Mullah is a wheat farmer in Afghanistan, whose land was cleared by a five-year project determined to safely remove landmines so communities can reclaim their land. Since Mullah’s land was cleared, he has 60% more for farming, and his son no longer has to travel dangerous distances to Iran to make a living - he can help his father grow good crops at home!
7) 13.2 million people were given access to vital TB treatment from 2002 to 2016.
Around a third of the world’s population is infected with tuberculosis bacteria. While only a small proportion of those infected will become sick with TB, people with weakened immune systems and those without access to adequate medical care are at much greater risk of succumbing to the fatal illness. As one of the largest donors to The Global Fund to Fight AIDS, TB and Malaria, the UK is helping to save lives every single day.
8) UK aid is also used to match Sport Relief donations.
Sports Relief demonstrates the incredible power of the UK public when they channel their generosity into donations. Of all the public money raised, the UK government will match up to £10 million GBP. These funds will help to transform lives across the world's poorest communities, supporting young people to make a successful transition into adulthood.
9) UK aid has empowered this bad-ass grandma to become a water pump mechanic (and challenge gender stereotypes in rural Uganda).
UK aid supports Margaret in the delivery of her vital work as a borehole mechanic. More than 8,000 people across 10 rural Ugandan villages rely on her to keep the water flowing. Hers is a big job, made harder by a lack of resources and a rigorous daily commute, but she takes it in stride. Margaret has paved the way for women to be included in roles typically claimed by men.
10) Over 10 million children are supported to get a good quality education by the UK aid budget.
That’s right - UK aid is helping to ensure brighter futures for vulnerable children who may otherwise remain trapped in extreme poverty. UK aid is especially powerful for girls who with a good education are more likely to escape poverty, take part in decision making and avoid fatal illnesses such as malaria and HIV.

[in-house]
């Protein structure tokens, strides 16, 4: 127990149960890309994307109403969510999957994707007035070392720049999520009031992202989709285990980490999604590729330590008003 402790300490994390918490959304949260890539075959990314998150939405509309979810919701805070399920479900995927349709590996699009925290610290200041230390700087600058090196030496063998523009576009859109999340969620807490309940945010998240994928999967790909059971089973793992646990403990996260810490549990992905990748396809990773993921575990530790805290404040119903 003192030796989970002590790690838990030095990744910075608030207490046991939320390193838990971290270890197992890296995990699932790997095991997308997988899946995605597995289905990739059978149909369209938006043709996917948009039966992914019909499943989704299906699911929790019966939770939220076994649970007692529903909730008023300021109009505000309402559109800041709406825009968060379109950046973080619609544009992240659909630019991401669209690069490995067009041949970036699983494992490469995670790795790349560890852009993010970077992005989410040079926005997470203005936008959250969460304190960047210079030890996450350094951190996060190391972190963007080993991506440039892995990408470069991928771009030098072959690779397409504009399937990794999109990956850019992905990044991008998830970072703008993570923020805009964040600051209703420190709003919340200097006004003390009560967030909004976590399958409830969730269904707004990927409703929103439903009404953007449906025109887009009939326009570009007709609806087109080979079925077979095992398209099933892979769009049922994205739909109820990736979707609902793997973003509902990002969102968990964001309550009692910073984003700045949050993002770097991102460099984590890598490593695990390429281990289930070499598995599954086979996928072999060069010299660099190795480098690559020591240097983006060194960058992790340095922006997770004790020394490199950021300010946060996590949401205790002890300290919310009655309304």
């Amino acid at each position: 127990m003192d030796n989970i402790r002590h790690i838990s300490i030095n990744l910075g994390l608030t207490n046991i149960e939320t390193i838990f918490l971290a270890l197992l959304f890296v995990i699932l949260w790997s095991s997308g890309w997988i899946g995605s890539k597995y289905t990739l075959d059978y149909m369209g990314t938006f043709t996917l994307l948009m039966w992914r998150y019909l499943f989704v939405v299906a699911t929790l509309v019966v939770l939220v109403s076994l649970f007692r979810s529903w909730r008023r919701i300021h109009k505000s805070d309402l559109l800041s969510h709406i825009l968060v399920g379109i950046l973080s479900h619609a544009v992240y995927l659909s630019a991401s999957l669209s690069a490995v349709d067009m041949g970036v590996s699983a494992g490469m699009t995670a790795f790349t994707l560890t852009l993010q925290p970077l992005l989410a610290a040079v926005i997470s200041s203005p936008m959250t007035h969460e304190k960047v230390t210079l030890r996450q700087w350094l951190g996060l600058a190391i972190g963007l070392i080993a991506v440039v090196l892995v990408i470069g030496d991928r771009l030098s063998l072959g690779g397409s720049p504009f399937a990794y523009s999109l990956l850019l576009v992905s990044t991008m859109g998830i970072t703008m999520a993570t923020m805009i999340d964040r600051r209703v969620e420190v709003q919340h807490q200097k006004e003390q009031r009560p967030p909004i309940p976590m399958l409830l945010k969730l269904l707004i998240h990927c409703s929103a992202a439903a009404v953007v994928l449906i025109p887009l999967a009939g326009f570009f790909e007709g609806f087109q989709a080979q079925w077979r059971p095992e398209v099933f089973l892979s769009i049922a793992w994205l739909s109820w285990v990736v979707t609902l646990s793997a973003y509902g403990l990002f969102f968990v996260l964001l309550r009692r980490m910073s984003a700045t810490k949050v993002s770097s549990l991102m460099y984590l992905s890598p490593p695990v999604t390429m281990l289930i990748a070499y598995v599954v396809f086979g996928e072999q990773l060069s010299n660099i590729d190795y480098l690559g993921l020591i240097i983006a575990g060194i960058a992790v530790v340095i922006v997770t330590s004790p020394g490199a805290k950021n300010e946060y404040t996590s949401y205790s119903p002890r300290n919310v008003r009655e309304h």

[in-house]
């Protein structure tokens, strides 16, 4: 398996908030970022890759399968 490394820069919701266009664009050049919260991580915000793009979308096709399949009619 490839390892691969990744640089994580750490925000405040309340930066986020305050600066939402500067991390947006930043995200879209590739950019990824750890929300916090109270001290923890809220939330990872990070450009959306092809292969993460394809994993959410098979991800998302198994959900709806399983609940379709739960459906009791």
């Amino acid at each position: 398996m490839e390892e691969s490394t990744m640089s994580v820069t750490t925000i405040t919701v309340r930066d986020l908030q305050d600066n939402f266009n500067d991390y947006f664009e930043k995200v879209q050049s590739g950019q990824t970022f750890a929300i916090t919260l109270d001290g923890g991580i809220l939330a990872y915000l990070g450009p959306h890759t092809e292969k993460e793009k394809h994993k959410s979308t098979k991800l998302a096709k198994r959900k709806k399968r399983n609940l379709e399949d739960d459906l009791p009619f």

11) International aid provides support for these incredible warriors fighting FGM in their community.
Josephat and his friends are from one of 13,000+ communities who have pledged to ban FGM altogether, with support from projects funded by UK aid. Read more of their story here.
12) And finally, UK aid helped Sarah, a Syrian refugee, get back to school.
Sarah was forced to flee fighting in 2012, leaving her home and school in Syria behind. At 12 years old, Sarah is a refugee in Lebanon. While she misses her homeland, war has not stolen her chance of a future. The heroes at the Bar Elias school in Lebanon’s Bekaa Valley provide an education to displaced children such as Mustafa and Sarah, with support from UK aid and UNICEF. Sarah is just one of 200,000 Syrian refugees helped back into school by UK aid.
These 12 examples are just a glimpse of the tangible impact UK aid has on the world. Supporting people in need today helps build a more prosperous world for everyone, including those living in the UK.
Complaints and accusations about UK aid may fill the front page of some newspapers but UK aid fills the lives of people around the world. It is everyone’s responsibility to share these stories and make sure the truth about the value of UK aid is truly known.
This article was originally published on March 29, 2016, and updated on July 2, 2018.